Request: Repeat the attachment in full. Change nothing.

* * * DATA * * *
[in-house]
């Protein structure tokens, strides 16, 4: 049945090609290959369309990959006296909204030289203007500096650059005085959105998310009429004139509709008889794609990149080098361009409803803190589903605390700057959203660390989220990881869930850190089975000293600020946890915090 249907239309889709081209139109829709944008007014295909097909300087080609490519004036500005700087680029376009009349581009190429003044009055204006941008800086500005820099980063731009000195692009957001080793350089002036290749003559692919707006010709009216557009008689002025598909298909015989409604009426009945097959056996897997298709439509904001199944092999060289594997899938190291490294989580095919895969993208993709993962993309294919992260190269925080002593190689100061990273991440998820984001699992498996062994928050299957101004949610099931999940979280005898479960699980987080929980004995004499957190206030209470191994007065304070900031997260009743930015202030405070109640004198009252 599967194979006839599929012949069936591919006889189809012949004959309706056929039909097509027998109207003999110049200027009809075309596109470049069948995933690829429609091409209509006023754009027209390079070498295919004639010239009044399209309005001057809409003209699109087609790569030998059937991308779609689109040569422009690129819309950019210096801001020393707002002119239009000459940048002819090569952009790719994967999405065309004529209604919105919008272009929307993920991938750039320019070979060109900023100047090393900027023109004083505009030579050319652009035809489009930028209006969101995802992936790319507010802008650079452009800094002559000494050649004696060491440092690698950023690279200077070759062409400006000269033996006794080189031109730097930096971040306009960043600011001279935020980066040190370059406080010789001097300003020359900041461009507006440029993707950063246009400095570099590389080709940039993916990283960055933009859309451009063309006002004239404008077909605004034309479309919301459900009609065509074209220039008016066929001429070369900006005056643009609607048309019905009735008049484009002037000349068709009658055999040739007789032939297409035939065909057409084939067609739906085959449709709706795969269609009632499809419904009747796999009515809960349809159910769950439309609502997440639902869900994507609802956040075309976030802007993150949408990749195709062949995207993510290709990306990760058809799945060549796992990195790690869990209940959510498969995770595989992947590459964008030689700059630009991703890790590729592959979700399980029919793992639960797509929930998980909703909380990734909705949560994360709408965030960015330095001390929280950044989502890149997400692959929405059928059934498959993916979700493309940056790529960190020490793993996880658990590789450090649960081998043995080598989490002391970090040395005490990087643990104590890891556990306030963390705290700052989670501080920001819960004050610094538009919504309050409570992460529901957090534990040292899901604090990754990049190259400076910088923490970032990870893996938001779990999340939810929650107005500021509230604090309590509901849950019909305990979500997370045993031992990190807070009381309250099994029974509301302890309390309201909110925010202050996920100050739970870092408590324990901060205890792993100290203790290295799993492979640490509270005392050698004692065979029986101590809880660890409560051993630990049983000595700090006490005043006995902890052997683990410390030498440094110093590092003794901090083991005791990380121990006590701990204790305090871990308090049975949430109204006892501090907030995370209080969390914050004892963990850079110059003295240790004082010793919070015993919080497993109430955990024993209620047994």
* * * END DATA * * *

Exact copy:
[in-house]
């Protein structure tokens, strides 16, 4: 049945090609290959369309990959006296909204030289203007500096650059005085959105998310009429004139509709008889794609990149080098361009409803803190589903605390700057959203660390989220990881869930850190089975000293600020946890915090 249907239309889709081209139109829709944008007014295909097909300087080609490519004036500005700087680029376009009349581009190429003044009055204006941008800086500005820099980063731009000195692009957001080793350089002036290749003559692919707006010709009216557009008689002025598909298909015989409604009426009945097959056996897997298709439509904001199944092999060289594997899938190291490294989580095919895969993208993709993962993309294919992260190269925080002593190689100061990273991440998820984001699992498996062994928050299957101004949610099931999940979280005898479960699980987080929980004995004499957190206030209470191994007065304070900031997260009743930015202030405070109640004198009252 599967194979006839599929012949069936591919006889189809012949004959309706056929039909097509027998109207003999110049200027009809075309596109470049069948995933690829429609091409209509006023754009027209390079070498295919004639010239009044399209309005001057809409003209699109087609790569030998059937991308779609689109040569422009690129819309950019210096801001020393707002002119239009000459940048002819090569952009790719994967999405065309004529209604919105919008272009929307993920991938750039320019070979060109900023100047090393900027023109004083505009030579050319652009035809489009930028209006969101995802992936790319507010802008650079452009800094002559000494050649004696060491440092690698950023690279200077070759062409400006000269033996006794080189031109730097930096971040306009960043600011001279935020980066040190370059406080010789001097300003020359900041461009507006440029993707950063246009400095570099590389080709940039993916990283960055933009859309451009063309006002004239404008077909605004034309479309919301459900009609065509074209220039008016066929001429070369900006005056643009609607048309019905009735008049484009002037000349068709009658055999040739007789032939297409035939065909057409084939067609739906085959449709709706795969269609009632499809419904009747796999009515809960349809159910769950439309609502997440639902869900994507609802956040075309976030802007993150949408990749195709062949995207993510290709990306990760058809799945060549796992990195790690869990209940959510498969995770595989992947590459964008030689700059630009991703890790590729592959979700399980029919793992639960797509929930998980909703909380990734909705949560994360709408965030960015330095001390929280950044989502890149997400692959929405059928059934498959993916979700493309940056790529960190020490793993996880658990590789450090649960081998043995080598989490002391970090040395005490990087643990104590890891556990306030963390705290700052989670501080920001819960004050610094538009919504309050409570992460529901957090534990040292899901604090990754990049190259400076910088923490970032990870893996938001779990999340939810929650107005500021509230604090309590509901849950019909305990979500997370045993031992990190807070009381309250099994029974509301302890309390309201909110925010202050996920100050739970870092408590324990901060205890792993100290203790290295799993492979640490509270005392050698004692065979029986101590809880660890409560051993630990049983000595700090006490005043006995902890052997683990410390030498440094110093590092003794901090083991005791990380121990006590701990204790305090871990308090049975949430109204006892501090907030995370209080969390914050004892963990850079110059003295240790004082010793919070015993919080497993109430955990024993209620047994």